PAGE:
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Peru PD puts body cams to work

BY JARED KEEVER - jkeever@perutribune.com

Officers with the Peru Police Department will be sporting a new addition to their uniforms after city officials, this week, adopted policies and procedures for how body worn cameras will be used in the field.

“Today was actually the first mandatory day,” Police Chief Michael Meeks told the Tribune on Wednesday.

That was the first full day of work after the city’s Board of Works voted to adopt the department’s General Order 35, which addresses the fleet and body worn cameras.

The night before, the City Council approved a measure outlining fees and policies associated with the release of the cameras’ recordings, should they be requested.

All of that, Meeks explained, finalized a years-long process of getting the cameras onto the city’s streets.

And getting that done is something that he said he had wanted to do since taking his position in January 2016.

The problem back then was that there were still plenty of questions about how to manage and store the data.

“We were basically waiting for the state of Indiana to set some precedents,” he said.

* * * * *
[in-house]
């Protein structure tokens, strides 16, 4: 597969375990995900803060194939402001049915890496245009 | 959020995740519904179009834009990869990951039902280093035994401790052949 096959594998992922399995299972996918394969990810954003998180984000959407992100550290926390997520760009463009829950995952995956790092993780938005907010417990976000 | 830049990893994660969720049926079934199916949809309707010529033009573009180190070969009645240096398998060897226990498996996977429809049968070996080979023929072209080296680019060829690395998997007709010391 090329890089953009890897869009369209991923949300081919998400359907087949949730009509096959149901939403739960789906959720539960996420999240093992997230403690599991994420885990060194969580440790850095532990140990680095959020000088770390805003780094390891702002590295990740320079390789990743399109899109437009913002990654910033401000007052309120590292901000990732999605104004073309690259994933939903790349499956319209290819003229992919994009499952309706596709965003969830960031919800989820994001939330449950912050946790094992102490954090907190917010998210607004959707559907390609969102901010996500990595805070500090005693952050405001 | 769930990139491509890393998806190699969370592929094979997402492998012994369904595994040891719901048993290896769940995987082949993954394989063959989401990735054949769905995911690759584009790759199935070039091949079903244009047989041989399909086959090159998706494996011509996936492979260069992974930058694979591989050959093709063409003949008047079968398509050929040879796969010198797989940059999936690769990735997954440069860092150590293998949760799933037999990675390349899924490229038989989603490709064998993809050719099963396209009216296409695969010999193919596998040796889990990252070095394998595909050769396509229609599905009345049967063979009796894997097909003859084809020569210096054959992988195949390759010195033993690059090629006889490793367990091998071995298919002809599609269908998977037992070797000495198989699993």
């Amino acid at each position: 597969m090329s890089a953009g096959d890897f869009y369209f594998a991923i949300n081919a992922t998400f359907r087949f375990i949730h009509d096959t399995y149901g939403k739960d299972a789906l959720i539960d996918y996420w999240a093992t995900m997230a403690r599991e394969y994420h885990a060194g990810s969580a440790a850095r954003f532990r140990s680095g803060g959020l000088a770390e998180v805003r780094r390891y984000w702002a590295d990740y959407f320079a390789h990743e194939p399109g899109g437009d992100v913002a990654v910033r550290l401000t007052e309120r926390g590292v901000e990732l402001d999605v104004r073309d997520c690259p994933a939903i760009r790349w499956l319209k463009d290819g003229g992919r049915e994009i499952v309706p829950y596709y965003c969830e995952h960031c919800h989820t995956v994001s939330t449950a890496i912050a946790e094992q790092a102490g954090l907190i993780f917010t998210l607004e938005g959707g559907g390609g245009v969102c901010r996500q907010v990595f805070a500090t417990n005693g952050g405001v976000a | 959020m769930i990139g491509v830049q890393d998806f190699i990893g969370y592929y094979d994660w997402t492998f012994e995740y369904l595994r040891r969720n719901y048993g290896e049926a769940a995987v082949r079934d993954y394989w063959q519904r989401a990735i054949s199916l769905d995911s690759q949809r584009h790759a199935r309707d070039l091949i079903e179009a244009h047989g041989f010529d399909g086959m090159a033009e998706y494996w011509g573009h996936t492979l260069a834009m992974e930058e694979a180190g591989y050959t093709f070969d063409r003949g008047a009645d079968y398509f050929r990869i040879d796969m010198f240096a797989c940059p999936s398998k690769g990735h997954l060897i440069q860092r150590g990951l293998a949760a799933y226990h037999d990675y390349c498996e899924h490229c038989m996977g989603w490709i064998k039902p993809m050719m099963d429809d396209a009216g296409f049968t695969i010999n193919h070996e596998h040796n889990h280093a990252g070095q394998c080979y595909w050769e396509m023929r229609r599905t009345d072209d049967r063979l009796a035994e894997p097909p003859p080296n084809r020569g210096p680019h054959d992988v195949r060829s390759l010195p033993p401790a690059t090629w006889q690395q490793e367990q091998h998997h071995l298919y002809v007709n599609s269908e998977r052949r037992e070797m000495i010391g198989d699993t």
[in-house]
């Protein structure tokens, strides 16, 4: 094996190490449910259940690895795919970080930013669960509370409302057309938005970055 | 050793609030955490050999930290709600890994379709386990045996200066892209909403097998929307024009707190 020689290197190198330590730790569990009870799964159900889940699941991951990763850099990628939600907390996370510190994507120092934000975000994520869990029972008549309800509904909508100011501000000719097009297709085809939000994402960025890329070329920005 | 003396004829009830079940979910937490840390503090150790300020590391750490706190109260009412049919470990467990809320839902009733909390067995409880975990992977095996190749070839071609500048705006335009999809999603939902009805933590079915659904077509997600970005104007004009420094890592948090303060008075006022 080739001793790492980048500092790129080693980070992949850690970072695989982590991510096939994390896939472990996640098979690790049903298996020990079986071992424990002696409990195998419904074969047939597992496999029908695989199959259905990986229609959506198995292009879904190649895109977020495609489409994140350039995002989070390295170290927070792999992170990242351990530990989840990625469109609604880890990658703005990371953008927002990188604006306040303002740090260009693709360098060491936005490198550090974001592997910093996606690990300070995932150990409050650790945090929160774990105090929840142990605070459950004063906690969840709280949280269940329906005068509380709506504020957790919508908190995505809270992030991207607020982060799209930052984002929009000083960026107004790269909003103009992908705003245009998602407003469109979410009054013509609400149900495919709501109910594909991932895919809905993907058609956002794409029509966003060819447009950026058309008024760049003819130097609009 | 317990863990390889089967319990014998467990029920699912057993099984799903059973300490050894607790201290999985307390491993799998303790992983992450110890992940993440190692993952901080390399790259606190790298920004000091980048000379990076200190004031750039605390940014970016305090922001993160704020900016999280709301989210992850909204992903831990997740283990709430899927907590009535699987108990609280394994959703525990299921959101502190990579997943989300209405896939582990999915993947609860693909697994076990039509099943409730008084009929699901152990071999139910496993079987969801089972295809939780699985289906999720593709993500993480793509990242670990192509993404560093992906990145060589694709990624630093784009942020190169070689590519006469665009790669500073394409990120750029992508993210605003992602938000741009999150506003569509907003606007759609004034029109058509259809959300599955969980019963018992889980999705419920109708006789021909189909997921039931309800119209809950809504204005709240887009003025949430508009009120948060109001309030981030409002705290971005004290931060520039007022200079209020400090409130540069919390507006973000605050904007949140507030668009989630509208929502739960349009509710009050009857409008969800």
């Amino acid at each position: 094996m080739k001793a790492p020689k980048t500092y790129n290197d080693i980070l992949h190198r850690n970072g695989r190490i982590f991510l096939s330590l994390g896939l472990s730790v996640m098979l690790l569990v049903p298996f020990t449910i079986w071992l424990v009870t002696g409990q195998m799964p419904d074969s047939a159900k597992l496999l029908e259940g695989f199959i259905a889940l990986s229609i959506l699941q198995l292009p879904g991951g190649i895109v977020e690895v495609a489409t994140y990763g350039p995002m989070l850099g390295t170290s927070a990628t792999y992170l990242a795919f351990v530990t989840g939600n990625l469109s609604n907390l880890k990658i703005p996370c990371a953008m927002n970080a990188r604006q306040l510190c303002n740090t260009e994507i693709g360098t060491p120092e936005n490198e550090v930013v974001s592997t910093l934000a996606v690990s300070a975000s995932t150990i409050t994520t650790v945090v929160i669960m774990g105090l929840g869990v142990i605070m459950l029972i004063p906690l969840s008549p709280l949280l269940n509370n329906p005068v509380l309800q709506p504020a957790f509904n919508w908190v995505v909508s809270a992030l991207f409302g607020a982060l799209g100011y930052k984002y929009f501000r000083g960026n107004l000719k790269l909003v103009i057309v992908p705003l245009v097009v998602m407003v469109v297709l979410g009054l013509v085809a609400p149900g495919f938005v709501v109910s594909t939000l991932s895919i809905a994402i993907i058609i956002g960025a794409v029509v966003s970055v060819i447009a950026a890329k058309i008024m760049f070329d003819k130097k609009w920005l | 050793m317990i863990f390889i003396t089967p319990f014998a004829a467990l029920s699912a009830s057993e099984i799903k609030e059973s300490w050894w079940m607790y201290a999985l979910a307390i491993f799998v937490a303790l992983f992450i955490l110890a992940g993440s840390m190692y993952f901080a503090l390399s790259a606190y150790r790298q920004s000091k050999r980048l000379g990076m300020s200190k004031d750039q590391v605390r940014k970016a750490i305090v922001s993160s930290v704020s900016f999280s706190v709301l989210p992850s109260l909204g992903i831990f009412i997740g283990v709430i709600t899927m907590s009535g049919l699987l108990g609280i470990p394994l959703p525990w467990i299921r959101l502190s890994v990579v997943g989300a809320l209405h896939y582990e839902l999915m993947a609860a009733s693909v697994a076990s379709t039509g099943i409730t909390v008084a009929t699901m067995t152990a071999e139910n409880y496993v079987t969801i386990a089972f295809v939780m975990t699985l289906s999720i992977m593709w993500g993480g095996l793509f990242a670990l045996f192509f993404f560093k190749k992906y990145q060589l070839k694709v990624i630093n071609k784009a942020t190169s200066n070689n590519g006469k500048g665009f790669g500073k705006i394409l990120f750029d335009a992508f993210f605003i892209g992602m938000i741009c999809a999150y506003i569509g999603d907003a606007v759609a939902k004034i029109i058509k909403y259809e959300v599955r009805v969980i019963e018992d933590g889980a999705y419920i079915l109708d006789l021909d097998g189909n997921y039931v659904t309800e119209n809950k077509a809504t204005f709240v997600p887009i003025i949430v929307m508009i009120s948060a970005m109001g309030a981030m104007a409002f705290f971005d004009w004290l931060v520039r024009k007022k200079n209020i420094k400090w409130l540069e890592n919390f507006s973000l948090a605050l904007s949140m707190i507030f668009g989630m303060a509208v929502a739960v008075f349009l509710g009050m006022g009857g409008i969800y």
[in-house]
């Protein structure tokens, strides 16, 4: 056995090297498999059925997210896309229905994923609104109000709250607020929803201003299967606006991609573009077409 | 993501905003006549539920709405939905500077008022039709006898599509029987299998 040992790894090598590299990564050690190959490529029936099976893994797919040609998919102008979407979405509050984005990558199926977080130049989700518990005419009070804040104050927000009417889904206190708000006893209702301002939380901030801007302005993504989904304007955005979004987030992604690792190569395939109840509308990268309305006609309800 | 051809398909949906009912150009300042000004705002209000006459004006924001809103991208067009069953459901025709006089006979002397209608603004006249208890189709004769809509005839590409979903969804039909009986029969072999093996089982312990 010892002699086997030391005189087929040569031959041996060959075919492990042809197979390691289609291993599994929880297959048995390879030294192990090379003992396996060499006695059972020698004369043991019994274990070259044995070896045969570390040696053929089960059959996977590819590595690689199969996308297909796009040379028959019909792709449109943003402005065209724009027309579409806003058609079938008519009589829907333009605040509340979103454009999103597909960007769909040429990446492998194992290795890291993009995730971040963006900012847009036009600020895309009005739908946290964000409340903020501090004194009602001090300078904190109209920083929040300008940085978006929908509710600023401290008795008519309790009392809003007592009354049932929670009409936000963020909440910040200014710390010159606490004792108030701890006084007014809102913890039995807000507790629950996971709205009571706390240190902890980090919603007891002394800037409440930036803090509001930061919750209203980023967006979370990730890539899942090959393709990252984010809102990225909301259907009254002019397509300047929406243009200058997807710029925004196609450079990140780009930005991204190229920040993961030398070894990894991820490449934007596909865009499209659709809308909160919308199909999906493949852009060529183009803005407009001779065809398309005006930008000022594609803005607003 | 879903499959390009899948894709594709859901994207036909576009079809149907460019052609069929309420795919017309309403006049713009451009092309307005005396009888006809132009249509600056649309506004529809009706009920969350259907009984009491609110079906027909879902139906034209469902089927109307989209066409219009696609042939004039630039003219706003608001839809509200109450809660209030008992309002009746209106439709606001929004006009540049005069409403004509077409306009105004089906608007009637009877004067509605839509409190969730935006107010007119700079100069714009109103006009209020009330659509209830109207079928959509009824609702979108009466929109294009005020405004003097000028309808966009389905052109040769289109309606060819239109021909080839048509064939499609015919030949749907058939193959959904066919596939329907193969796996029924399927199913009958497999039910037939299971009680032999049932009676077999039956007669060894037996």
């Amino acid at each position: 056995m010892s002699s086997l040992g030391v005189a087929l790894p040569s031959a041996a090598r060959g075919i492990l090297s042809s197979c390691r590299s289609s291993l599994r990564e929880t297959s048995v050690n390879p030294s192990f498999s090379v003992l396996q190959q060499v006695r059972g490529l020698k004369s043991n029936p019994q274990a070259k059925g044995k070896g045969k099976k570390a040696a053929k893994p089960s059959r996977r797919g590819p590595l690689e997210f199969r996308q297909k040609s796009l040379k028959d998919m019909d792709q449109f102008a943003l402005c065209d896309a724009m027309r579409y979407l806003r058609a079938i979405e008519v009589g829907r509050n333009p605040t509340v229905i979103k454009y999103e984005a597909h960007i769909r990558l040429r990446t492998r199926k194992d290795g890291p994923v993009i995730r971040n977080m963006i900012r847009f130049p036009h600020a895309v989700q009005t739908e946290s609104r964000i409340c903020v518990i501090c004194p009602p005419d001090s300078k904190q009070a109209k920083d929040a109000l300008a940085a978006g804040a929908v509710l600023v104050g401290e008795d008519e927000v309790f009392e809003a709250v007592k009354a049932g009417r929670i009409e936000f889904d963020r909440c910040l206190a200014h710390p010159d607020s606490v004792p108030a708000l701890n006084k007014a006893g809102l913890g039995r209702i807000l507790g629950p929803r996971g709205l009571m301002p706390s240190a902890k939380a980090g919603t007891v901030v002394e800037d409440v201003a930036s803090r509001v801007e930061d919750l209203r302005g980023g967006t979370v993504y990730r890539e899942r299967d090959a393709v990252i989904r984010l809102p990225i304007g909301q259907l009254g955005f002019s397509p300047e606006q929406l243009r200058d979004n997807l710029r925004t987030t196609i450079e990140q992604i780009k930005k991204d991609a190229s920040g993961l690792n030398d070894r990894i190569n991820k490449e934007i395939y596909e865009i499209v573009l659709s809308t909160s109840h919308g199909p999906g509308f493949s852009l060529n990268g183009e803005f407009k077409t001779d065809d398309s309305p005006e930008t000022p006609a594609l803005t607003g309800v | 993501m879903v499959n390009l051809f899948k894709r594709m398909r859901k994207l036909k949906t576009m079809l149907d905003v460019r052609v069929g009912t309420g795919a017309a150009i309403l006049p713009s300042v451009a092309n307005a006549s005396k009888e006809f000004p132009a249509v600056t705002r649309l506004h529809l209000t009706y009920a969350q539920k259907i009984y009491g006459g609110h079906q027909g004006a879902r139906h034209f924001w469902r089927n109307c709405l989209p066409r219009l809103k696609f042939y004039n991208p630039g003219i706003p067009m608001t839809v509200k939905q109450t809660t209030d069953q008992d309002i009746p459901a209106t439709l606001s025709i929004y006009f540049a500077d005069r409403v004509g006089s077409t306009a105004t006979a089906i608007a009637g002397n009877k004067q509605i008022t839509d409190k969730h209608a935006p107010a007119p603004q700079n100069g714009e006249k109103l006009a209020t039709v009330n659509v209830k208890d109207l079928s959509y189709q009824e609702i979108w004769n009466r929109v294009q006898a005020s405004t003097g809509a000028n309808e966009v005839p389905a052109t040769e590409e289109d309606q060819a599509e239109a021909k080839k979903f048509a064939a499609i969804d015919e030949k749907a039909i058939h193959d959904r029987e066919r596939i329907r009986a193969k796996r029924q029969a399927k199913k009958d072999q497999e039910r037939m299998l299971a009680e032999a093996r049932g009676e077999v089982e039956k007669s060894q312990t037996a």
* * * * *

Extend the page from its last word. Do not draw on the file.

In the meantime, he and others met with five or six other departments to hash out procedures about how and when to turn the cameras on – Meeks said Wednesday his officers are instructed now to turn them on “anytime we have a citizen encounter.”

Doing so, he said, provides a sort of two-way protection should there ever be a question about an encounter. Not only can someone reviewing the video make sure the officer behaved appropriately, but the veracity of a citizen complaint can also be checked.

They also settled on a timeline for keeping their data, with misdemeanor arrests being held for two years and felony arrests for five.

Since the City Council had already approved the expenditure for the program (the equipment is provided free, with the city paying only for storage and maintenance of the data), Meeks said many of his officers have been using them in the field for the past few weeks and have already encountered situations where they proved useful.

One situation he referenced was a call to a home where a mother was having a problem with a juvenile child who, at one point during an encounter made some threatening gestures.

Three officers were at the home for about 40 minutes before the situation was defused.

“But it was one of those deals where it could have ended bad,” Meeks said.

Had it, they all would have had camera footage to verify what happened and why, and even now, they have it to use for training in how to reach a desired outcome.

Given all of that, Meeks said that he feels taking the three years it took to get the equipment in the field was well worth it.

“We think we set ourselves up really well by waiting,” he said.